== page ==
Although, to be fair, judging people when they’re caught in love’s cross hairs is easy to do, until it’s your turn to sit in the hot seat, and suddenly Cupid’s bow and arrow feel more like a sniper rifle.
We’ve all been chasers, and we’ve all been “that girl.”
But to their credit, at least they’re all still in the game, taking chances, fighting for the happiness that’s ‘guaranteed’ at the end of your favorite romantic comedy.
Unless you’re like me. (And if you’ve read this far, you’re probably like me.)
See, I’m one of those people who’ve experienced love at its finest.
Those who know that feeling when love is fire.
Who experienced that moment when it strikes like a match and lights up the room.
Those who open their eyes and discover they’re in the perfect storm, and conversations you’ve rehearsed in your mind a thousand times, in a million ways, become meaningless as soon as you look into the eyes of your partner, and all that’s left to say are three words;
I. Love. You…
And then it all just turns to crap.
Not because either of you did anything wrong, and solely because sometimes, love isn’t meant to last. Each dancer love story… has a different ending.
Then you find yourself alone on a Friday night, listening to Adele, eating cupcakes, and in need of a shower because you’re too depressed to bathe.
Then you’re really fracked, because the one thing scarier than looking for love in all the wrong places, is losing it when the right one comes along.
And that’s when many of us decide perhaps it’s better to be alone.
Closed off, walking the halls of your dance studio with your head all low, the subject of conversation for all of your teammates because lord knows everyone in this community knows everyone else’s business.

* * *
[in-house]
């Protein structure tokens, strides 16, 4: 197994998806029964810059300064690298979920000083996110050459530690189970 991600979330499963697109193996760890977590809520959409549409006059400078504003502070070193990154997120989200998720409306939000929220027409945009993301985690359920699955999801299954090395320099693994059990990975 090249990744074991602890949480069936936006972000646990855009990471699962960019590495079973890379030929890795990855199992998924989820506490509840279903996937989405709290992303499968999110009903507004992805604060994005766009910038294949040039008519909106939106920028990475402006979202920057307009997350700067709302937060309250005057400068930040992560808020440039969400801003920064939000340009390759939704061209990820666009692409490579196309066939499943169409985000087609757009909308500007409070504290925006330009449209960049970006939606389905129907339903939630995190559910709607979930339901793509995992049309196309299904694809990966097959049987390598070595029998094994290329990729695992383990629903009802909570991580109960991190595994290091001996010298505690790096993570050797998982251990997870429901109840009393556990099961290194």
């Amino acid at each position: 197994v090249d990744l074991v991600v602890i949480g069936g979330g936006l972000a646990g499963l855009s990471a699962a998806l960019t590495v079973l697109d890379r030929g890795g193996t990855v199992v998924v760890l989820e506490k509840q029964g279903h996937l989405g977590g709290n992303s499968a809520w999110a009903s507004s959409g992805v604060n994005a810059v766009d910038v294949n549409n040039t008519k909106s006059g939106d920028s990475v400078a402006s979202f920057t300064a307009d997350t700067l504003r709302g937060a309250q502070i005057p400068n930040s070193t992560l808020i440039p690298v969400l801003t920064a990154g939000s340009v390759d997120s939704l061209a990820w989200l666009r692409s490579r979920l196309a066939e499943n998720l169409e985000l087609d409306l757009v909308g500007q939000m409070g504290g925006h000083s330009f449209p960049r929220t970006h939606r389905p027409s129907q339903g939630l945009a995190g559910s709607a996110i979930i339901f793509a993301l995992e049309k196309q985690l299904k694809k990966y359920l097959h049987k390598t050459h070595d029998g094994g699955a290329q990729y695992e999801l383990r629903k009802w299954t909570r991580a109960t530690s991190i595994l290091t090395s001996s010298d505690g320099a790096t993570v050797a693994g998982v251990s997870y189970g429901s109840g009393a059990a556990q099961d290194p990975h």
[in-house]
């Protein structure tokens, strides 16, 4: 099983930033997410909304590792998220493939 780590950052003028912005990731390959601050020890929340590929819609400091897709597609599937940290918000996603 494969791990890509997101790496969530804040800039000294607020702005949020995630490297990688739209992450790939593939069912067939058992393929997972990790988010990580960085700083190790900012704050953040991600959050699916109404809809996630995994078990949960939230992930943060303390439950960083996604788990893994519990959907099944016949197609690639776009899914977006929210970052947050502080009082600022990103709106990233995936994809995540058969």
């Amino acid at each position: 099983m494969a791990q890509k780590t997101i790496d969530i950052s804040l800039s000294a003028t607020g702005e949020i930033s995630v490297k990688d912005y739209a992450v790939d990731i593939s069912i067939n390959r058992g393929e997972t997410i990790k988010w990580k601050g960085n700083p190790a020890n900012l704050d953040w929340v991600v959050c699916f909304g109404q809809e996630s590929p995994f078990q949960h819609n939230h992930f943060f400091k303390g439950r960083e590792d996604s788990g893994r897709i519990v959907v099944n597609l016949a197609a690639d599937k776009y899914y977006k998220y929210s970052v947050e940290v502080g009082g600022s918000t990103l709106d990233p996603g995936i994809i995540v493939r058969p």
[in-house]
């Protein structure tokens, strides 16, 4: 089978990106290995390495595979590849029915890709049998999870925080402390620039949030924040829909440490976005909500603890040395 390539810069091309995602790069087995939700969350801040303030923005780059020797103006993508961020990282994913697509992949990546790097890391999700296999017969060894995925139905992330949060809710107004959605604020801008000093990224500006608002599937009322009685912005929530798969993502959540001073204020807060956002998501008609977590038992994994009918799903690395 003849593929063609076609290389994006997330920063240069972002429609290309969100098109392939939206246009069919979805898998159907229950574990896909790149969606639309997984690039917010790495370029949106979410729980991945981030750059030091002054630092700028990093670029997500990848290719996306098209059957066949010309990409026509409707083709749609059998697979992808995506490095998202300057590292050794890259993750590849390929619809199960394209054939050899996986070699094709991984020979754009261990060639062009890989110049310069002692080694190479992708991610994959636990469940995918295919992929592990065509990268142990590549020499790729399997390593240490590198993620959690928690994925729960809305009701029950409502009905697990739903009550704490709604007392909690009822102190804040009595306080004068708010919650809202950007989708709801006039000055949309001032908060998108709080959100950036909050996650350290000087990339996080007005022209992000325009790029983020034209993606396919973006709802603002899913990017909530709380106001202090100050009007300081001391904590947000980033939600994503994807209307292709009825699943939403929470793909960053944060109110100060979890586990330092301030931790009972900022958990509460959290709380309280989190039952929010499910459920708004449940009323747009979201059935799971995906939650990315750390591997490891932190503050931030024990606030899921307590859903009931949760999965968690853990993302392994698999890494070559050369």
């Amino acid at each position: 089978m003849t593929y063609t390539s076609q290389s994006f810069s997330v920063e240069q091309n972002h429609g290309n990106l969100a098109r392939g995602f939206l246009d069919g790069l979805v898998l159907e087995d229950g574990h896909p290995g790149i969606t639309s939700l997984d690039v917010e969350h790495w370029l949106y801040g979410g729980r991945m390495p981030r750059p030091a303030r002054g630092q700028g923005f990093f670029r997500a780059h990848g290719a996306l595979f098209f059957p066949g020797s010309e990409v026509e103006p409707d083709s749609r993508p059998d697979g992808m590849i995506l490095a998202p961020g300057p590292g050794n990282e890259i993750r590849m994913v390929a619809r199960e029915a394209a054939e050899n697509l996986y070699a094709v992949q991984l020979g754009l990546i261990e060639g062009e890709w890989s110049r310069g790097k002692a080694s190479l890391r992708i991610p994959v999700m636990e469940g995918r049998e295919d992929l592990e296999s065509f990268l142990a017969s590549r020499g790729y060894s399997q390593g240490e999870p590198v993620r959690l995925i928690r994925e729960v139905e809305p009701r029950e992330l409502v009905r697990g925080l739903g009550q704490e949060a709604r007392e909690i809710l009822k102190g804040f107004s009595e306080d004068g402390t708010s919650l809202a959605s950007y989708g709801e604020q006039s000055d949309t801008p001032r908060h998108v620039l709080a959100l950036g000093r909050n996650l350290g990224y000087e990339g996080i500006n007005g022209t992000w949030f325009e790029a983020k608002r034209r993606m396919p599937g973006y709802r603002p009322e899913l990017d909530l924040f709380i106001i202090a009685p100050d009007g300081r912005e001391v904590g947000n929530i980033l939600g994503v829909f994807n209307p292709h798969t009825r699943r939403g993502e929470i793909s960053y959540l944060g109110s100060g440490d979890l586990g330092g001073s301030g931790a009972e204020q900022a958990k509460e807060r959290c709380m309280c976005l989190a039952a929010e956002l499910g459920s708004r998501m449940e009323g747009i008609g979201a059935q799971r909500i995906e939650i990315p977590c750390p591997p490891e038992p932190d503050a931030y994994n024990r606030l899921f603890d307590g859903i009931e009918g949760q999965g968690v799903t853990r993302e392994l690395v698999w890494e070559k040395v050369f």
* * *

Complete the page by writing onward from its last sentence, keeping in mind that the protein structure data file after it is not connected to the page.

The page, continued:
And then suddenly (hopefully) two things become clear:
1: “That girl,” The Chasers, and The Wanderers are all feeling the same thing. Deep down, maybe we’re just afraid we don’t deserve the real thing. So we either search for it in the wrong people, or hide from it altogether, and
2: Love comes to those who love themselves first. And not in that annoying f-boy, selfie taking, narcissistic way so many of us think loving ourselves means.
Love comes to those who respect it, and respect themselves when they’re in it.
Love is loyalty, to yourself and to the other.
Love is accepting your own flaws, and those of the other.
Love is showing yourself the compassion and patience you desperately want to show someone else.
Love isn’t something you search for. Love is something that finds you.
Keone found his Mari, Tabitha found her Napoleon, Pharside found his Phoenix, and Glen found his Maggie (shout out to all my fellow Walking Dead fans)…
most likely because they found themselves first, and then discovered they had something inside them that could help make someone else stronger.
That’s not just a dancer love story.
The Real Thing
Love is my best friend, Junior, and his boyfriend, Nick. (Not their real names because I don’t want to get beat up.)
Together for about 8 years, and I very rarely see huge romantic gestures between them.
Both experienced dancers, when Junior has an acting audition, Nick helps him memorize his lines.
During video shoots, one holds the cue cards and helps the other rehearse.
When I start to doubt love’s existence, I think of them, and remember that love isn’t a phenomenon, or a flame, or a tingle.
It’s a muscle.
It’s a muscle you work every day because muscles wither away when you don’t exercise them.
Sure, they have their hard days, bicker like old ladies, and complain about each other (usually to me), but at the end of the day, and in the beginning, they commit.
They stand their ground, understand each other’s flaws and shortcomings, and find a way to stay together anyway.
And that, my friends,
is a true dancer love story.
This article was originally published on November 30, 2015.